Paleo Colcannon


This Paleo Colcannon will have you dancing a jig by the end of the meal, especially if you are listening the Colcannon song:

“Did you ever eat Colcannon, made from lovely pickled cream?
With the greens and scallions mingled like a picture in a dream.
Did you ever make a hole on top to hold the melting flake
Of the creamy, flavoured butter that your mother used to make?…”

Colcannon is a traditional Irish dish consisting of mashed potatoes. I have subbed a combination of parsnips and turnips in this recipe to make it paleo friendly. I added an onion; however, feel free to add leeks, scallions, or the like. Kale can be used instead of cabbage. And bacon is always yummy instead of ham. Just like stews in the American South, there are regional differences in this inexpensive meal so feel free to tailor it to your liking.

Also, it is traditional to make a little indention in the Colcannon (see the last 2 lines of the song above) in each bowl and add a little melted butter (or ghee), but feel free to eliminate this step if it is just too much for you.

Paleo Colcannon

Paleo Colcannon

Ingredients

  • 1.5 pounds of a combo of turnip/parsnips (I used 2 parsnips and 1 turnip), peeled and diced
  • 2 tablespoons bacon grease
  • 1 medium yellow onion, diced
  • 1/2 pound cooked ham, small diced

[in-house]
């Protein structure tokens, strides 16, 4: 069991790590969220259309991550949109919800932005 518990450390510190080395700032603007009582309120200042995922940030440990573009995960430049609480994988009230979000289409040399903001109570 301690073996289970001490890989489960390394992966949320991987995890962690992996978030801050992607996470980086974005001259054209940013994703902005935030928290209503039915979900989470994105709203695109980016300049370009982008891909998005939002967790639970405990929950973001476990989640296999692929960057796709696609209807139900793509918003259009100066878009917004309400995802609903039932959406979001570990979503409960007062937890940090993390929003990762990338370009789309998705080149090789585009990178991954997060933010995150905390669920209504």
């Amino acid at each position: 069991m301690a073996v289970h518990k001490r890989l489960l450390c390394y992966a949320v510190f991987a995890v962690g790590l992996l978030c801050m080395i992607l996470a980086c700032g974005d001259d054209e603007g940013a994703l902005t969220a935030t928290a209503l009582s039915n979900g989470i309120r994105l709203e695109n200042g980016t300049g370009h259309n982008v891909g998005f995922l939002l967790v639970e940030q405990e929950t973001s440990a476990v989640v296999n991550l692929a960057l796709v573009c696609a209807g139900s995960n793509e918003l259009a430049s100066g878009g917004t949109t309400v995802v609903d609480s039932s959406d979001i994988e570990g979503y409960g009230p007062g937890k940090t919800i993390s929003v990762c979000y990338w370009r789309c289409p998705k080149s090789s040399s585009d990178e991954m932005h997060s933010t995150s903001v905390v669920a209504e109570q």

• 1/2 head cabbage, thinly sliced
  • 4 tablespoons ghee or real butter
  • 4 tablespoons unsweetened almond milk
  • sea salt and ground pepper, to taste

Directions

  1. Bring a medium saucepan filled halfway with water, turnips, and parsnips to a boil. Reduce heat and simmer for about 20-30 minutes until root veggies are tender.
  2. In the meantime, over medium heat in a large skillet, saute’ bacon grease, onion, and ham for 3 minutes. Add cabbage and 1 tablespoon of water. Cover and continue to cook for 15-20 minutes until cabbage is tender, stirring occasionally scraping any brown bits off of the bottom of the pan.
  3. Strain turnips and parsnips and blend with ghee, almond milk, salt, and pepper until smooth. Taste as you go and add additional salt and/or pepper to your liking. Mix this mash with the skillet ingredients.
  4. Serve in bowls. It is Irish tradition to make a little indention in the Colcannon in each bowl and add a little melted butter (or ghee), but feel free to eliminate this step if it is just too much for you.
  5. Enjoy!


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